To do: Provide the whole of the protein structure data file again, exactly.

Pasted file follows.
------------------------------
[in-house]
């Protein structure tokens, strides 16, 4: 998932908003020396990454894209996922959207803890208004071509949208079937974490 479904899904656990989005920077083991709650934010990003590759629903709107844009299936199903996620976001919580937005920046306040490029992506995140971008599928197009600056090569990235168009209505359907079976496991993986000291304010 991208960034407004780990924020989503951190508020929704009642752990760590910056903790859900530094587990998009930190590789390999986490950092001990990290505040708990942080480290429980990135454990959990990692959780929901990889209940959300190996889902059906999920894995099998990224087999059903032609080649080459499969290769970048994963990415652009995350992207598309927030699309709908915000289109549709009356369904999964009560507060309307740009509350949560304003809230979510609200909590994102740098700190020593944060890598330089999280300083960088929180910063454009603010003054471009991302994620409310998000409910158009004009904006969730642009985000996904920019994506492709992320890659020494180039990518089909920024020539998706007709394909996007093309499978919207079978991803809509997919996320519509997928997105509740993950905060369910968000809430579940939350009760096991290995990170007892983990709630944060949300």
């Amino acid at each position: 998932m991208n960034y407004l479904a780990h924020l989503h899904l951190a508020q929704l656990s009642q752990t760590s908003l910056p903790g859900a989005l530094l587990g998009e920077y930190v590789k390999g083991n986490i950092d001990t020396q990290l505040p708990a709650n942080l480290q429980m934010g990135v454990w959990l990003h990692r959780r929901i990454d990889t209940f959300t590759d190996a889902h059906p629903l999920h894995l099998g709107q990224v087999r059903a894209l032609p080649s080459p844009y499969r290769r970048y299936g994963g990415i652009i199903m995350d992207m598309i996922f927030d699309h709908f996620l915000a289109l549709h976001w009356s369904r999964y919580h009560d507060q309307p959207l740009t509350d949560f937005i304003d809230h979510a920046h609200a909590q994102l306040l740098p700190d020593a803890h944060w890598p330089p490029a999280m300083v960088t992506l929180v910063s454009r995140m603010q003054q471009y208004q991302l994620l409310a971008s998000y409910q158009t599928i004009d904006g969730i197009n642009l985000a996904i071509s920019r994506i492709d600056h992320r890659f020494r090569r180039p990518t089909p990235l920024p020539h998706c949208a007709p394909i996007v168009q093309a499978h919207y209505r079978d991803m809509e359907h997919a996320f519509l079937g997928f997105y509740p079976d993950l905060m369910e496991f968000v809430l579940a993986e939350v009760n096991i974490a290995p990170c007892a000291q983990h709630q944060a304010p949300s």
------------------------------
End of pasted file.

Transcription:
[in-house]
């Protein structure tokens, strides 16, 4: 998932908003020396990454894209996922959207803890208004071509949208079937974490 479904899904656990989005920077083991709650934010990003590759629903709107844009299936199903996620976001919580937005920046306040490029992506995140971008599928197009600056090569990235168009209505359907079976496991993986000291304010 991208960034407004780990924020989503951190508020929704009642752990760590910056903790859900530094587990998009930190590789390999986490950092001990990290505040708990942080480290429980990135454990959990990692959780929901990889209940959300190996889902059906999920894995099998990224087999059903032609080649080459499969290769970048994963990415652009995350992207598309927030699309709908915000289109549709009356369904999964009560507060309307740009509350949560304003809230979510609200909590994102740098700190020593944060890598330089999280300083960088929180910063454009603010003054471009991302994620409310998000409910158009004009904006969730642009985000996904920019994506492709992320890659020494180039990518089909920024020539998706007709394909996007093309499978919207079978991803809509997919996320519509997928997105509740993950905060369910968000809430579940939350009760096991290995990170007892983990709630944060949300």
């Amino acid at each position: 998932m991208n960034y407004l479904a780990h924020l989503h899904l951190a508020q929704l656990s009642q752990t760590s908003l910056p903790g859900a989005l530094l587990g998009e920077y930190v590789k390999g083991n986490i950092d001990t020396q990290l505040p708990a709650n942080l480290q429980m934010g990135v454990w959990l990003h990692r959780r929901i990454d990889t209940f959300t590759d190996a889902h059906p629903l999920h894995l099998g709107q990224v087999r059903a894209l032609p080649s080459p844009y499969r290769r970048y299936g994963g990415i652009i199903m995350d992207m598309i996922f927030d699309h709908f996620l915000a289109l549709h976001w009356s369904r999964y919580h009560d507060q309307p959207l740009t509350d949560f937005i304003d809230h979510a920046h609200a909590q994102l306040l740098p700190d020593a803890h944060w890598p330089p490029a999280m300083v960088t992506l929180v910063s454009r995140m603010q003054q471009y208004q991302l994620l409310a971008s998000y409910q158009t599928i004009d904006g969730i197009n642009l985000a996904i071509s920019r994506i492709d600056h992320r890659f020494r090569r180039p990518t089909p990235l920024p020539h998706c949208a007709p394909i996007v168009q093309a499978h919207y209505r079978d991803m809509e359907h997919a996320f519509l079937g997928f997105y509740p079976d993950l905060m369910e496991f968000v809430l579940a993986e939350v009760n096991i974490a290995p990170c007892a000291q983990h709630q944060a304010p949300s």